What Worms Can Teach Us About Living a Long and Healthy Life

It is an accepted fact around the world that everyone ages. No matter how much tightening skin cream you apply to your face or how healthy your lifestyle and diet, you too will be subject to the perils of time. Everyone eventually faces wrinkles and deteriorating motor function, but could worms be the key to accessing the elusive fountain of youth?

Recent research from the University of Michigan Life Sciences Institute suggests that millimeter-long roundworms known as nematodes may possess the secret to preventing motor function decline in humans. These worms have a short life span of about three weeks and age in a manner similar to that of other animals, which made them an ideal subject for this study behind the science of aging.

Senior author of the study and professor at the University of Michigan Life Sciences Institute, Shawn Xu says “We previously observed that as worms age, they gradually lose physiological functions. Sometime around the middle of their adulthood, their motor function begins to decline. But what causes that decline?”

This was the question that drove the investigation into the relationship between the worms motor neurons and muscle tissue. Xu and his colleagues wanted to understand how the interactions between cells changed as the worms aged and were able to identify a molecule known as SLO-1 (slowpoke potassium channel family member 1). This molecule regulates and controls the communication between the motor neurons and muscle tissue, and as the worms aged, SLO-1 slowed down the communication, thereby reducing motor function.

Researchers in the study were able to manipulate SLO-1 through a series of genetic tools and a drug known as paxilline. The results were favorable, as the worms not only maintained motor function much later in life, they also lived longer than the worms in the control group. However, it is interesting to note that the scientist’s findings indicated the timing of the interventions to be an essential consideration. Favorable results were only achieved when SLO-1 activity was blocked in mid-adulthood.

“It’s not necessarily ideal to have a longer lifespan without improvements in health or strength,” says Xu, in discussing the results of the study. “But we found that the interventions improved both parameters—these worms are healthier and they live longer.”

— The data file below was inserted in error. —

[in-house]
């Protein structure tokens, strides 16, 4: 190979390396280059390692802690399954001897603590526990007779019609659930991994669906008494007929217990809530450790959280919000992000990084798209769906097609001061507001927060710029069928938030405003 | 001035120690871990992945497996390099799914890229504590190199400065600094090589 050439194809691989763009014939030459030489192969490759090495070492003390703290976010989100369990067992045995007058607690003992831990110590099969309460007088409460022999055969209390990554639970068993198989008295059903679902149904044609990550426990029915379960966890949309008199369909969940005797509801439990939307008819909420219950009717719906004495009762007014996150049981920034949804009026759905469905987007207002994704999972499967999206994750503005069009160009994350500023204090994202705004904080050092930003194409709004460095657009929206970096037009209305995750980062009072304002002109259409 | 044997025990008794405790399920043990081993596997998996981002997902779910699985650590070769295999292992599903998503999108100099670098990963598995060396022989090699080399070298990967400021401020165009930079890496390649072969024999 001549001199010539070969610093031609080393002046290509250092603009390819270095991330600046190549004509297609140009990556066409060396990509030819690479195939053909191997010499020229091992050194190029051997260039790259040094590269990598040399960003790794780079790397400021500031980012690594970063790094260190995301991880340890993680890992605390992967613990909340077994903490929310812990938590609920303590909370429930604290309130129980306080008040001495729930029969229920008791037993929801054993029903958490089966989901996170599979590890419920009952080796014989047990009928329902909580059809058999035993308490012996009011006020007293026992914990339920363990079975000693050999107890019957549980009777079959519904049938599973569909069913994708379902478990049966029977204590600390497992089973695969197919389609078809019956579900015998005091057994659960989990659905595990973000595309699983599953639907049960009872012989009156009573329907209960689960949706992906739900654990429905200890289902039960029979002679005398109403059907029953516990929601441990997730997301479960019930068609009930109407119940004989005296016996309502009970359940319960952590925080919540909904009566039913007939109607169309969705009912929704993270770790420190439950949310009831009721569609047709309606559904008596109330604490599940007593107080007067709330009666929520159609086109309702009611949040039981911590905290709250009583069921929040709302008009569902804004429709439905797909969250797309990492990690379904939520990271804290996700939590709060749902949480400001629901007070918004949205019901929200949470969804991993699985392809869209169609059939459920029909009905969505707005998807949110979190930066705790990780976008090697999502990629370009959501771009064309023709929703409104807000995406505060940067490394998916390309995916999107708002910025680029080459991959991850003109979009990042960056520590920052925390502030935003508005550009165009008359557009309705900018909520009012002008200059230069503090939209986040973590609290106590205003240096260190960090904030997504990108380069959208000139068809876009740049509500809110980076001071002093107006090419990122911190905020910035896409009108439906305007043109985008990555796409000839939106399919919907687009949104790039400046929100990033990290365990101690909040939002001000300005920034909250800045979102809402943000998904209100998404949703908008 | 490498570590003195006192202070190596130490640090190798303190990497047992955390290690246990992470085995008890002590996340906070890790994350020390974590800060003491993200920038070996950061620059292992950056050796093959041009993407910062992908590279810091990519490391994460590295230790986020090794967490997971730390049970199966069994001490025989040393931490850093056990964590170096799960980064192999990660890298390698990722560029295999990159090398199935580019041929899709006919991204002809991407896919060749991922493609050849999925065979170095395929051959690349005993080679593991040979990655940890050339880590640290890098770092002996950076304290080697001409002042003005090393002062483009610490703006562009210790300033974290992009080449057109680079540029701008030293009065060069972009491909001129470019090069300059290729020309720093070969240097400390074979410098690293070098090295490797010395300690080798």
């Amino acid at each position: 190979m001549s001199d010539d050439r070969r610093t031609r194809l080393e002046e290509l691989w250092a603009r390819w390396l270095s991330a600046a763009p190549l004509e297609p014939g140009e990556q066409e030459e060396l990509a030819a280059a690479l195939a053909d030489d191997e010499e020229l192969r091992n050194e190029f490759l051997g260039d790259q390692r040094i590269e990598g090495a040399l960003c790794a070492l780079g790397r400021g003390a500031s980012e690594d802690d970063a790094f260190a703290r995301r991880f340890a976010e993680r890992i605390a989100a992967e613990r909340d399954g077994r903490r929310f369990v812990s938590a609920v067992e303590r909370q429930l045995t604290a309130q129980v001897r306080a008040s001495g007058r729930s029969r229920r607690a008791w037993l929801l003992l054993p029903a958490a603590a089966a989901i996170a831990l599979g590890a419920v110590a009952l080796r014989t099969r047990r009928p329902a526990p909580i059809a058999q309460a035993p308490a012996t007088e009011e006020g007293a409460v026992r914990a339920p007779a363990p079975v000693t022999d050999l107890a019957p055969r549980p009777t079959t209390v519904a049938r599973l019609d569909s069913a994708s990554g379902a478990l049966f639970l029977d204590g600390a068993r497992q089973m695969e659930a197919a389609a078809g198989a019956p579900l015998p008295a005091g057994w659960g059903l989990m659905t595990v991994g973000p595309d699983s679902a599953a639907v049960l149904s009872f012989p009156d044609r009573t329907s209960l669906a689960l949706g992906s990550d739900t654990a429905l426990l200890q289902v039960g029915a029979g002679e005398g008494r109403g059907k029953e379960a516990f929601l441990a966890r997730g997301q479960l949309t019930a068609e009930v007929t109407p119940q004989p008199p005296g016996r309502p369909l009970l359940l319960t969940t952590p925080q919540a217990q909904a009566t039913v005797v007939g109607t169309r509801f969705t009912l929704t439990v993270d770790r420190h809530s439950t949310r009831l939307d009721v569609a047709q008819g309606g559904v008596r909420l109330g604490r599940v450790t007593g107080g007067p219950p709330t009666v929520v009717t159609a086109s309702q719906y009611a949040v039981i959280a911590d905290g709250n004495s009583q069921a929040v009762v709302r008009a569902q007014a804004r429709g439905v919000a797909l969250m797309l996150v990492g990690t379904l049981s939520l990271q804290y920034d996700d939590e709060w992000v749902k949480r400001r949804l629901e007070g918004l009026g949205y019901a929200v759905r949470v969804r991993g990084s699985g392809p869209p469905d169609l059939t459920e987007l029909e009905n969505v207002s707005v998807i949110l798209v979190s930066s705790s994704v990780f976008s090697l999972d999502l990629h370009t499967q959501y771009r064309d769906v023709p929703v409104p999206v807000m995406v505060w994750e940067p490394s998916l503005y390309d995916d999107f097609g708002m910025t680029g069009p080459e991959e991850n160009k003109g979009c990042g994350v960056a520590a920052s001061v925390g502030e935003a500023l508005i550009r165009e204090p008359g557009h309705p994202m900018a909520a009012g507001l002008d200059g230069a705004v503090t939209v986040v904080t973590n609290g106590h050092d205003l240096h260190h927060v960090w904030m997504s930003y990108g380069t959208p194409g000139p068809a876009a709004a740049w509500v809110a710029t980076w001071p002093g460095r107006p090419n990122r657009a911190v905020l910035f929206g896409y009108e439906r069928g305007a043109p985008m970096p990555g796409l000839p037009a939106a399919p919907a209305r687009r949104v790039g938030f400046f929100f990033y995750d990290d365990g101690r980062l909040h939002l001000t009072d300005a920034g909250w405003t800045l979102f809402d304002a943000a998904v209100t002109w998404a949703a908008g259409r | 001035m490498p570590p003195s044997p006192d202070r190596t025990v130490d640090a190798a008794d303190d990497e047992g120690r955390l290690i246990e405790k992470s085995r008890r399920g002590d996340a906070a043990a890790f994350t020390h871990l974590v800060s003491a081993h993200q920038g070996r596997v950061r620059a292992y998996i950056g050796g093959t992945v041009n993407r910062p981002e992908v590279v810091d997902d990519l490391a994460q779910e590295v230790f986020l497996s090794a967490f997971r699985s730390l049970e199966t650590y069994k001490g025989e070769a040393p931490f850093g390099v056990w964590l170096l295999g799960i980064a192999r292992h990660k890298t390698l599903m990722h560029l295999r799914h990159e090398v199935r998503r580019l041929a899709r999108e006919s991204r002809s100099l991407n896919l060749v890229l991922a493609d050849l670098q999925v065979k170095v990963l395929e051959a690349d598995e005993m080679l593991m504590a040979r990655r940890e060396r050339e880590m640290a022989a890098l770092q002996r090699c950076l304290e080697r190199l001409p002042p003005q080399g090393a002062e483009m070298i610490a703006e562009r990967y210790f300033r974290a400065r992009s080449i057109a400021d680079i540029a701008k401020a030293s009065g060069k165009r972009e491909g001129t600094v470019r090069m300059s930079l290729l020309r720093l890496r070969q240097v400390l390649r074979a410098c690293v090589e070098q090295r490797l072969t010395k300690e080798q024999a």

When SLO-1 was manipulated too early in the worms life, there was not only any significant change in lifespan, but it actually caused premature motor function deterioration.

With the success of his research, Xu hopes that this publication will encourage further studies into the SLO-1 molecule and its effect on aging.

“Studying aging in organisms with longer lifespans is a major investment,” he says. “But now we have identified a molecular target, a potential site, and specific timing, which should facilitate further investigation.”

This revolutionary study totally challenges the accepted inevitability of motor function decline and has already inspired additional research from the University of Michigan and Huazhong University of Science and Technology in China with The National Institutes of Health supporting the work.

While the groundbreaking research into aging may be limited to worms, for now, there are steps you can take today to prevent early cognitive and motor decline.


As usual, exercise is the answer. Keeping your body healthy and engaging in regular cardiovascular activity encourages a healthy brain and increases blood flow.

Read and study

Keeping your mind sharp and continuing the learning process should be a lifelong pursuit. Even simply taking a class for something that interests you can help stave off dementia and cognitive decline.


Adequate, quality sleep is an essential part of a healthy life. When you experience regular nights of limited sleep combined with a high-stress environment, you may be subject to memory and concentration issues.

Avoid head injury

Though bumps on the head are sometimes impossible to prevent, there are steps you can take to protect your delicate brain from injury. Always wear a helmet when playing sports or contact activities and use your seatbelt in the car.

Prioritize mental health

Don’t be ashamed to seek out therapy or counsel if you are struggling with your mental health. Anxiety, depression, and stress may all contribute to declining cognitive ability in old age. Take the time to invest in your health and remove stressors from your life.

-The Alternative Daily

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